A solid, when immersed in liquid, makes the liquid surrounding the solid different from the rest of the bulk liquid at a molecular level. This layer was crucial in understanding various concepts of subjects from material science to biology. When the solid material has charge in it, similar to a battery’s electrode, the interfacial liquid can undergo further changes. But, elucidating the molecular structure at the interface between the solid and the liquid under the given conditions can be difficult.
For the first time now, researchers at the US Department of Energy’s Lawrence Berkeley National Lab noticed the molecular structure of water at the gold surface under different conditions of charging.
Berkeley Lab researchers have developed a method not only to look at the molecules next to the electrode surface, but to determine their arrangement changes depending on the voltage.
Gold keeping as the chemically inert electrode and a little saline water as the electrolyte, the scientists used a different method of XAS (x-ray absorption spectroscopy to probe the interface and depict how the interfacial molecules are arranged.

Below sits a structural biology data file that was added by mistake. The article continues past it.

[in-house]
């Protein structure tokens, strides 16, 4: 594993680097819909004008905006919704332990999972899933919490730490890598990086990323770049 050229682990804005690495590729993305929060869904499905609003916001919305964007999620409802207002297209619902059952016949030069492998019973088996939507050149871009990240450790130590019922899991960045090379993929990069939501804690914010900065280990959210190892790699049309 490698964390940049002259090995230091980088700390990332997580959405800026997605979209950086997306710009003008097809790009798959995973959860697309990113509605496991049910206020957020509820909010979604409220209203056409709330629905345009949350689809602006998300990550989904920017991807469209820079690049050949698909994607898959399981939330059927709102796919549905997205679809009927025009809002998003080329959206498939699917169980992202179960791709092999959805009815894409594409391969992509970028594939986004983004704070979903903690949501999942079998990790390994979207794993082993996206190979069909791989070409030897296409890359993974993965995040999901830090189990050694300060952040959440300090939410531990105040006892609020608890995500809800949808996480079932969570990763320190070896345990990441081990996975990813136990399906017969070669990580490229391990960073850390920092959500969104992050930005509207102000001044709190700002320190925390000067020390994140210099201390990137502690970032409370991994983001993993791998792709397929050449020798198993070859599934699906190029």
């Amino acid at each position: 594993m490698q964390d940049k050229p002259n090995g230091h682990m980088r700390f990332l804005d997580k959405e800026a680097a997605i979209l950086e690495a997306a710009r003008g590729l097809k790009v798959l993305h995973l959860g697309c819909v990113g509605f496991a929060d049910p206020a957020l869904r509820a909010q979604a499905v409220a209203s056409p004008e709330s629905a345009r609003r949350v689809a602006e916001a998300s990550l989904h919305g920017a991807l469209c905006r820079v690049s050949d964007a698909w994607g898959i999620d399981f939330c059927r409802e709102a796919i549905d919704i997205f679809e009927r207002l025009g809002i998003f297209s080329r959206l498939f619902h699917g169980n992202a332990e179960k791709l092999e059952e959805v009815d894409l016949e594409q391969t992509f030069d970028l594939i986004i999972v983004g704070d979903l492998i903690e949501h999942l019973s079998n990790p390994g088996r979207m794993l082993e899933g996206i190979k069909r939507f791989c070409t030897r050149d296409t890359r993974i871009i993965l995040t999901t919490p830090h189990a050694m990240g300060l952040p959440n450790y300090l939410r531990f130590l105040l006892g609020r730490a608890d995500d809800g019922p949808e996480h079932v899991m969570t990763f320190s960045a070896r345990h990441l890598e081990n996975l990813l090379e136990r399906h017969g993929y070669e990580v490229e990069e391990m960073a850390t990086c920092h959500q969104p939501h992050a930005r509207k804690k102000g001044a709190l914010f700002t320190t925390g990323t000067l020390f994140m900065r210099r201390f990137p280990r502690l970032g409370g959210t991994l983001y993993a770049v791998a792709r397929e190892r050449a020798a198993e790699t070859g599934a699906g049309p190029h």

“We are only really interested in a nanoscale interfacial region, and looking at the fluorescence photon signal we can’t tell the difference between the interface and the interior electrolyte molecules,” says Miquel Salmeron, the senior scientist.
The difficult part was to get hold of a signal which would be dominated by the interfacial region. The team made this possible through measurement of electron emissions since electrons were emitted from x-ray excited water molecules travel only distances measured in nanometer through matter. The electrons coming at the surface of the gold electrode could be detected as an electric current passing through a wire attached to it.
Reported in Science in a paper named “The structure of interfacial water on gold electrodes studied by x-ray absorption spectroscopy,”, the study shows the first time that science community has show a greater sensitivity in an in-situ environment when in working electrode conditions.